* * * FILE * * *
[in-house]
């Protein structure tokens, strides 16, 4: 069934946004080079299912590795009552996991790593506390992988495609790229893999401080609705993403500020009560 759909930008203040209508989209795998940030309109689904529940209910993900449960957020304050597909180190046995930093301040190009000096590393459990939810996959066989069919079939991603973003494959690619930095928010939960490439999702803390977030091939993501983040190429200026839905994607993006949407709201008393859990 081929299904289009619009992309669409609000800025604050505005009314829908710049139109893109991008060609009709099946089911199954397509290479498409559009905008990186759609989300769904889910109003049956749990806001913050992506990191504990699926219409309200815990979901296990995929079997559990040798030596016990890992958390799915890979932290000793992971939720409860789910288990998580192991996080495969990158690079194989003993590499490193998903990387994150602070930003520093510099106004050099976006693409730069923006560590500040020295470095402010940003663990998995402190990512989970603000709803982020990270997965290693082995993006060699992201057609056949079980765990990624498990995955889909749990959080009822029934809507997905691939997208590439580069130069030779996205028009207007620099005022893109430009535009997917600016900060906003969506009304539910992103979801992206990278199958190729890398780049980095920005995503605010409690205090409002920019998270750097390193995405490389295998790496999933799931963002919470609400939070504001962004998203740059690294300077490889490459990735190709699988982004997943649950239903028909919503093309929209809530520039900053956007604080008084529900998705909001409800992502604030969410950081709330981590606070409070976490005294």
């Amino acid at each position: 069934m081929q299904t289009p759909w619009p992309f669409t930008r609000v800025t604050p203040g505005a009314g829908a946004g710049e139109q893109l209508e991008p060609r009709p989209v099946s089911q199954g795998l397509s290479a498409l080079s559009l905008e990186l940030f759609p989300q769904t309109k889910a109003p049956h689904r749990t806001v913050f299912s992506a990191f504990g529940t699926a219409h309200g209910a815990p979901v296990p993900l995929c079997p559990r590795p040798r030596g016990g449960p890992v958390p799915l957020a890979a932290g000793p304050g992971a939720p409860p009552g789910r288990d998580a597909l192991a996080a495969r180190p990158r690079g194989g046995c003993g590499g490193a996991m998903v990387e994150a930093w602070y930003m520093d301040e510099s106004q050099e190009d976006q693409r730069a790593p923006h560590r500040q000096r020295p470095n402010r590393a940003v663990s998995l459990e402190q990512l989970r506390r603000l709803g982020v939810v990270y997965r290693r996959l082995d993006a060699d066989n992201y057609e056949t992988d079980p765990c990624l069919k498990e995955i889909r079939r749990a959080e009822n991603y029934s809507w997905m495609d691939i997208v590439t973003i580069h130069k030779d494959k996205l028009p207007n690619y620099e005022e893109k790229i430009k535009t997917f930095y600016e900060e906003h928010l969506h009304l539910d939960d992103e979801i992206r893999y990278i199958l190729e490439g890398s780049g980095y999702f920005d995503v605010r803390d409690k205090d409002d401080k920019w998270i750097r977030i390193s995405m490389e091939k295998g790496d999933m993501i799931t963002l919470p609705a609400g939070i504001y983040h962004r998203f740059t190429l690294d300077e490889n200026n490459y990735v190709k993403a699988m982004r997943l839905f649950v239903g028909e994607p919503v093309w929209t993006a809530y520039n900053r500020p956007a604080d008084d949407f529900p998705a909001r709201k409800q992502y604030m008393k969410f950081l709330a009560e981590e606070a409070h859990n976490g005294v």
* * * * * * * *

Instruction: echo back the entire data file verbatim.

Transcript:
[in-house]
């Protein structure tokens, strides 16, 4: 069934946004080079299912590795009552996991790593506390992988495609790229893999401080609705993403500020009560 759909930008203040209508989209795998940030309109689904529940209910993900449960957020304050597909180190046995930093301040190009000096590393459990939810996959066989069919079939991603973003494959690619930095928010939960490439999702803390977030091939993501983040190429200026839905994607993006949407709201008393859990 081929299904289009619009992309669409609000800025604050505005009314829908710049139109893109991008060609009709099946089911199954397509290479498409559009905008990186759609989300769904889910109003049956749990806001913050992506990191504990699926219409309200815990979901296990995929079997559990040798030596016990890992958390799915890979932290000793992971939720409860789910288990998580192991996080495969990158690079194989003993590499490193998903990387994150602070930003520093510099106004050099976006693409730069923006560590500040020295470095402010940003663990998995402190990512989970603000709803982020990270997965290693082995993006060699992201057609056949079980765990990624498990995955889909749990959080009822029934809507997905691939997208590439580069130069030779996205028009207007620099005022893109430009535009997917600016900060906003969506009304539910992103979801992206990278199958190729890398780049980095920005995503605010409690205090409002920019998270750097390193995405490389295998790496999933799931963002919470609400939070504001962004998203740059690294300077490889490459990735190709699988982004997943649950239903028909919503093309929209809530520039900053956007604080008084529900998705909001409800992502604030969410950081709330981590606070409070976490005294």
């Amino acid at each position: 069934m081929q299904t289009p759909w619009p992309f669409t930008r609000v800025t604050p203040g505005a009314g829908a946004g710049e139109q893109l209508e991008p060609r009709p989209v099946s089911q199954g795998l397509s290479a498409l080079s559009l905008e990186l940030f759609p989300q769904t309109k889910a109003p049956h689904r749990t806001v913050f299912s992506a990191f504990g529940t699926a219409h309200g209910a815990p979901v296990p993900l995929c079997p559990r590795p040798r030596g016990g449960p890992v958390p799915l957020a890979a932290g000793p304050g992971a939720p409860p009552g789910r288990d998580a597909l192991a996080a495969r180190p990158r690079g194989g046995c003993g590499g490193a996991m998903v990387e994150a930093w602070y930003m520093d301040e510099s106004q050099e190009d976006q693409r730069a790593p923006h560590r500040q000096r020295p470095n402010r590393a940003v663990s998995l459990e402190q990512l989970r506390r603000l709803g982020v939810v990270y997965r290693r996959l082995d993006a060699d066989n992201y057609e056949t992988d079980p765990c990624l069919k498990e995955i889909r079939r749990a959080e009822n991603y029934s809507w997905m495609d691939i997208v590439t973003i580069h130069k030779d494959k996205l028009p207007n690619y620099e005022e893109k790229i430009k535009t997917f930095y600016e900060e906003h928010l969506h009304l539910d939960d992103e979801i992206r893999y990278i199958l190729e490439g890398s780049g980095y999702f920005d995503v605010r803390d409690k205090d409002d401080k920019w998270i750097r977030i390193s995405m490389e091939k295998g790496d999933m993501i799931t963002l919470p609705a609400g939070i504001y983040h962004r998203f740059t190429l690294d300077e490889n200026n490459y990735v190709k993403a699988m982004r997943l839905f649950v239903g028909e994607p919503v093309w929209t993006a809530y520039n900053r500020p956007a604080d008084d949407f529900p998705a909001r709201k409800q992502y604030m008393k969410f950081l709330a009560e981590e606070a409070h859990n976490g005294v």